Second, educators ought to convey what actually constitutes digital historical work. This includes everything from the building of electronic databases and online museum exhibitions to the creation of open-source web applications used by historians and other scholars to research or visualize information, such as the open-source research tool, Zotero, or the “geo-temporal exhibit builder,” Neatline. Third, students should get a sense of both where historians produce digital content and where scholars engage with each other and their work online. Digital scholarship is created in museums and archives; digital humanities centers, like The Center for History and New Media, The Scholars’ Lab, or The Center for Public History and Digital Humanities; public and private libraries; and everyday history classrooms. Discussions surrounding digital history largely take place in the blogosphere, on Twitter, and in web-based journals, like American History Now, The Journal of Digital Humanities, and Global Perspectives on Digital History.
Fourth, educators must, to some extent, trace the development of digital history as a field, methodology, and/or approach. For example, how have historians moved from visualizing content through Web 1.0 interfaces, like the esteemed Valley of the Shadows project, to developing IOS and Android applications that allow scholars to curate the physical landscape using location-based technologies, such as Mobile Historical? This not only instills a sense of how doing history online has changed over time, but also how the open web and new media tools have evolved as research, writing, and interpretive resources. Educators should also promote web-based services and applications as significant tools/modes of research, production, and community engagement that enhance traditional scholarly practices.
Finally, today’s uncertain job market requires new historians to remain at the forefront of the digital turn in academia and public history venues. Educators should have a frank discussion with students about the types of technical skills museums, archives, and history departments are looking for when interviewing job candidates. Furthermore, teachers must ensure that their students acquire as much, what Mills Kelly terms, “procedural knowledge” as they do “content knowledge.” In other words, we should cultivate engaging and lively classroom experiences that advance new forms of digital content production, new modes of data/text mining, some introduction to coding, and new ways of “mashing up” and presenting historical evidence, whether audio, video, images, maps, or text. As Kelly argues in his recent series of blog posts, “There is more to success in the economy our students will live in than being able to write a really good five-page paper based on primary sources.”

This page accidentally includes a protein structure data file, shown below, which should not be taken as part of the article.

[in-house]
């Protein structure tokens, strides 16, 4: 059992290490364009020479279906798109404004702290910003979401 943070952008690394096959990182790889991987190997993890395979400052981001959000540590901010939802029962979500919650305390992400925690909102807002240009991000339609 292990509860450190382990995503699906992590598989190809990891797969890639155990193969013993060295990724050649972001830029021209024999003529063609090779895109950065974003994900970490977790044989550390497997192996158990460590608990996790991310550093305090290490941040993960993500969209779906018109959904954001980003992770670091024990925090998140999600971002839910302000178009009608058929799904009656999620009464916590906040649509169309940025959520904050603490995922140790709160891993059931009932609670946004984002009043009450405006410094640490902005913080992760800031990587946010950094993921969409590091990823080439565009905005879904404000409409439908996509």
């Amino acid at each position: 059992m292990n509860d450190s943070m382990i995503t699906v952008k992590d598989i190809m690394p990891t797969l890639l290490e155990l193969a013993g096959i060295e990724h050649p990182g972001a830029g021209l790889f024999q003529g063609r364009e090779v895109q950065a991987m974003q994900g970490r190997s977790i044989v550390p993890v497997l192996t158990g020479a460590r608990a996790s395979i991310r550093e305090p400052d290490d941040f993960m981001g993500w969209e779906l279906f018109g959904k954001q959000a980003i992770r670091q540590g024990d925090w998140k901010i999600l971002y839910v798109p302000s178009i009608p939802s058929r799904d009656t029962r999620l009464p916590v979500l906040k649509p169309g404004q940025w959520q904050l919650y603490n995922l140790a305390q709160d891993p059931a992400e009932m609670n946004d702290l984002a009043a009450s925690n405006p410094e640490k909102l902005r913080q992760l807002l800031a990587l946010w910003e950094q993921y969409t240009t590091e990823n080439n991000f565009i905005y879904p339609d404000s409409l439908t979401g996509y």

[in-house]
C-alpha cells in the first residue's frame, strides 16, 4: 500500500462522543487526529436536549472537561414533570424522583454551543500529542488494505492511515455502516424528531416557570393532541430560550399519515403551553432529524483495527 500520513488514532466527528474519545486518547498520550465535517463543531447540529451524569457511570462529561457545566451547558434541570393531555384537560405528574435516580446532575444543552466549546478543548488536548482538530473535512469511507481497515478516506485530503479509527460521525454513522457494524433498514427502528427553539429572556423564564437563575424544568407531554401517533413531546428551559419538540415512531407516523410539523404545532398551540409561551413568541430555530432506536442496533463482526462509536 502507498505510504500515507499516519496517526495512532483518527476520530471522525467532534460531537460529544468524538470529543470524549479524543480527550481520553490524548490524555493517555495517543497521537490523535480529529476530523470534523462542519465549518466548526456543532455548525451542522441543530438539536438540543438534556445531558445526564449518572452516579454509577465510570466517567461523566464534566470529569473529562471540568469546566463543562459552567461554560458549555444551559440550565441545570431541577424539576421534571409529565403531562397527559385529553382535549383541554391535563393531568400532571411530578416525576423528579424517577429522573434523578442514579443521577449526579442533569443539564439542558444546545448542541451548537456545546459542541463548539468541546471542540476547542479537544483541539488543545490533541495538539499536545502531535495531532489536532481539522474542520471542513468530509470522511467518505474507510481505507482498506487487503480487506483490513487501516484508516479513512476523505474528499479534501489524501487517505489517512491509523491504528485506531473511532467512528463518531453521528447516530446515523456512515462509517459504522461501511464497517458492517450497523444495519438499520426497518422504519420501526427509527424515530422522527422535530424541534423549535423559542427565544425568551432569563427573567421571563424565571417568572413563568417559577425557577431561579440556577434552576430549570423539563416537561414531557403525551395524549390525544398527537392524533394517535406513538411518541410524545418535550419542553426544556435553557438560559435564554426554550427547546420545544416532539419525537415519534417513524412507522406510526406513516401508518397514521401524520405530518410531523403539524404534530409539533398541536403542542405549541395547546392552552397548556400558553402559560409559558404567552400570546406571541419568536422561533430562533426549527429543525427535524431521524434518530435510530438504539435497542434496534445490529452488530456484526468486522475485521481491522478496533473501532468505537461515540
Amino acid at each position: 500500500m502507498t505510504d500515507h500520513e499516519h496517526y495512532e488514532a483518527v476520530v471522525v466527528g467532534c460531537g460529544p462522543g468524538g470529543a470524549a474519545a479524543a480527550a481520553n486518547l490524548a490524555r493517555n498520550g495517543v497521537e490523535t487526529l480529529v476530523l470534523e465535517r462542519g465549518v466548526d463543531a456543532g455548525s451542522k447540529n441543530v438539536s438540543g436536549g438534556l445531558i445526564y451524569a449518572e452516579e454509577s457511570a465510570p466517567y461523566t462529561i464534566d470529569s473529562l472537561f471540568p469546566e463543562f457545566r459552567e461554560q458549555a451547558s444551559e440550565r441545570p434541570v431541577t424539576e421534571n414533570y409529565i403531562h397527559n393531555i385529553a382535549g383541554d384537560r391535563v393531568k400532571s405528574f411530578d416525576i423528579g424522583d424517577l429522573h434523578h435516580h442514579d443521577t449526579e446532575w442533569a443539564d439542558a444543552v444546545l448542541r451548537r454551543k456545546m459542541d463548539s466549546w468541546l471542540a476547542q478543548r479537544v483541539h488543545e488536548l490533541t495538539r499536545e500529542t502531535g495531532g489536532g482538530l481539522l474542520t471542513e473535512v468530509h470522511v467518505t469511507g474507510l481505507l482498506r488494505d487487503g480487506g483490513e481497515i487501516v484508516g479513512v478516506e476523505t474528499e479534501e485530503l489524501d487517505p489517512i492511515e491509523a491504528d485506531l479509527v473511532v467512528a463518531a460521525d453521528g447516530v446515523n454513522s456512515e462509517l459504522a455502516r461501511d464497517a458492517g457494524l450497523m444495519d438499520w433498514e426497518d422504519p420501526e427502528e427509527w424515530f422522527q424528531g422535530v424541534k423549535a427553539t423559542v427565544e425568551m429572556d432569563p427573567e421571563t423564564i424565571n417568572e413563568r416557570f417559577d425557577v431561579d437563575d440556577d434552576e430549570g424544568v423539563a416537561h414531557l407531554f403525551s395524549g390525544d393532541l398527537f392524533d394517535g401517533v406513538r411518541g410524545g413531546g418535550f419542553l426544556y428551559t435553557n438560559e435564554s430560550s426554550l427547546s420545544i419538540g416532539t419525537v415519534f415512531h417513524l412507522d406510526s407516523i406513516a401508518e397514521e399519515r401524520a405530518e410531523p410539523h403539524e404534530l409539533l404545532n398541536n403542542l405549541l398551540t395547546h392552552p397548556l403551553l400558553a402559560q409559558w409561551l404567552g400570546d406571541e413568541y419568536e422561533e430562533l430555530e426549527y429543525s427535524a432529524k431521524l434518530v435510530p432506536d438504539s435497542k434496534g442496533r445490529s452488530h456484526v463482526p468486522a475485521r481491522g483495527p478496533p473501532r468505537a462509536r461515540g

Although most history courses follow a traditional lecture, seminar, or colloquium format, digital history courses need to be hands-on, collaborative, and simultaneously blend theory with practice. I believe the latter point represents one of the biggest challenges facing instructors, especially when a steep learning curve exists between students and professors in less technologically adept history departments. One method of putting digital history into practice is assigning final group projects that teach students how to perform as a team, draw on each other’s unique skill-sets, and manage time more effectively. This process should mirror real-life challenges posed by digital history projects at museums, universities, government institutions, and DH centers. For instance, the assignment might involve some exercise in grant writing, emphasizing the role of funding organizations like the National Endowment for the Humanities and its Digital Humanities Start-Up and Implementation Grants in realizing large-scale works of digital history.